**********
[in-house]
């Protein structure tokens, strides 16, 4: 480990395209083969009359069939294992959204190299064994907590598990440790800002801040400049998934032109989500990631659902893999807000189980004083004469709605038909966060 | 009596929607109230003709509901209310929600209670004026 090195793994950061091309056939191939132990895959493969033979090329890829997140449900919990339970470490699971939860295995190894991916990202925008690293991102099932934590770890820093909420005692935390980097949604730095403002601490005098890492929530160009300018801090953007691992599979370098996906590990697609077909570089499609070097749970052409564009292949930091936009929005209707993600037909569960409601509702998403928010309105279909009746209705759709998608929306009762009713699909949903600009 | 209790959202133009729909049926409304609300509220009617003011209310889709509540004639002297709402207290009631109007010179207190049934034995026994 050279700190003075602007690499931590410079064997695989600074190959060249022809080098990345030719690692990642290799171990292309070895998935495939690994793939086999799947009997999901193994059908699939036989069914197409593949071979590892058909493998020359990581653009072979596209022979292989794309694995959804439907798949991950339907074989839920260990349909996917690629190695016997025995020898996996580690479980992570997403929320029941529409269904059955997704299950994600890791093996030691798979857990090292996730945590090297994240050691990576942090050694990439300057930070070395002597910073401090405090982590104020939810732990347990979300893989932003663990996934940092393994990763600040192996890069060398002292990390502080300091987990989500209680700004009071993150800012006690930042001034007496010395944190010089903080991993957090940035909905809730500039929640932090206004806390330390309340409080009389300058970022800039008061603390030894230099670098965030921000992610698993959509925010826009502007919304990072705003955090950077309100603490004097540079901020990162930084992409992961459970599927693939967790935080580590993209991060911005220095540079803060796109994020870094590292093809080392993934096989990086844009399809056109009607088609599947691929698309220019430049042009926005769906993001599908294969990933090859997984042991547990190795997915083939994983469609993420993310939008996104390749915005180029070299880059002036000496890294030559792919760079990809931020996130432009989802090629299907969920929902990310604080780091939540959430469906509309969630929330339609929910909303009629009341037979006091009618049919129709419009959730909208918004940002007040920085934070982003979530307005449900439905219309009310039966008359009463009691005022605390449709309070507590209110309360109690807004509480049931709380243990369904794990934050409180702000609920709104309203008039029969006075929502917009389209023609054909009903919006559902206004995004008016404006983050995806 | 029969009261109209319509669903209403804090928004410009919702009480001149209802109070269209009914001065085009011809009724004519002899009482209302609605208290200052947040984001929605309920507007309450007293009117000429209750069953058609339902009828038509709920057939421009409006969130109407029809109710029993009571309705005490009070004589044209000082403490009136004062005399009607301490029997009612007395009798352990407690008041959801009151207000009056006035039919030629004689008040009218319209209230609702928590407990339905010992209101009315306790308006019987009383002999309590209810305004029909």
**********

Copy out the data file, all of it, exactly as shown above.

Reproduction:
[in-house]
């Protein structure tokens, strides 16, 4: 480990395209083969009359069939294992959204190299064994907590598990440790800002801040400049998934032109989500990631659902893999807000189980004083004469709605038909966060 | 009596929607109230003709509901209310929600209670004026 090195793994950061091309056939191939132990895959493969033979090329890829997140449900919990339970470490699971939860295995190894991916990202925008690293991102099932934590770890820093909420005692935390980097949604730095403002601490005098890492929530160009300018801090953007691992599979370098996906590990697609077909570089499609070097749970052409564009292949930091936009929005209707993600037909569960409601509702998403928010309105279909009746209705759709998608929306009762009713699909949903600009 | 209790959202133009729909049926409304609300509220009617003011209310889709509540004639002297709402207290009631109007010179207190049934034995026994 050279700190003075602007690499931590410079064997695989600074190959060249022809080098990345030719690692990642290799171990292309070895998935495939690994793939086999799947009997999901193994059908699939036989069914197409593949071979590892058909493998020359990581653009072979596209022979292989794309694995959804439907798949991950339907074989839920260990349909996917690629190695016997025995020898996996580690479980992570997403929320029941529409269904059955997704299950994600890791093996030691798979857990090292996730945590090297994240050691990576942090050694990439300057930070070395002597910073401090405090982590104020939810732990347990979300893989932003663990996934940092393994990763600040192996890069060398002292990390502080300091987990989500209680700004009071993150800012006690930042001034007496010395944190010089903080991993957090940035909905809730500039929640932090206004806390330390309340409080009389300058970022800039008061603390030894230099670098965030921000992610698993959509925010826009502007919304990072705003955090950077309100603490004097540079901020990162930084992409992961459970599927693939967790935080580590993209991060911005220095540079803060796109994020870094590292093809080392993934096989990086844009399809056109009607088609599947691929698309220019430049042009926005769906993001599908294969990933090859997984042991547990190795997915083939994983469609993420993310939008996104390749915005180029070299880059002036000496890294030559792919760079990809931020996130432009989802090629299907969920929902990310604080780091939540959430469906509309969630929330339609929910909303009629009341037979006091009618049919129709419009959730909208918004940002007040920085934070982003979530307005449900439905219309009310039966008359009463009691005022605390449709309070507590209110309360109690807004509480049931709380243990369904794990934050409180702000609920709104309203008039029969006075929502917009389209023609054909009903919006559902206004995004008016404006983050995806 | 029969009261109209319509669903209403804090928004410009919702009480001149209802109070269209009914001065085009011809009724004519002899009482209302609605208290200052947040984001929605309920507007309450007293009117000429209750069953058609339902009828038509709920057939421009409006969130109407029809109710029993009571309705005490009070004589044209000082403490009136004062005399009607301490029997009612007395009798352990407690008041959801009151207000009056006035039919030629004689008040009218319209209230609702928590407990339905010992209101009315306790308006019987009383002999309590209810305004029909």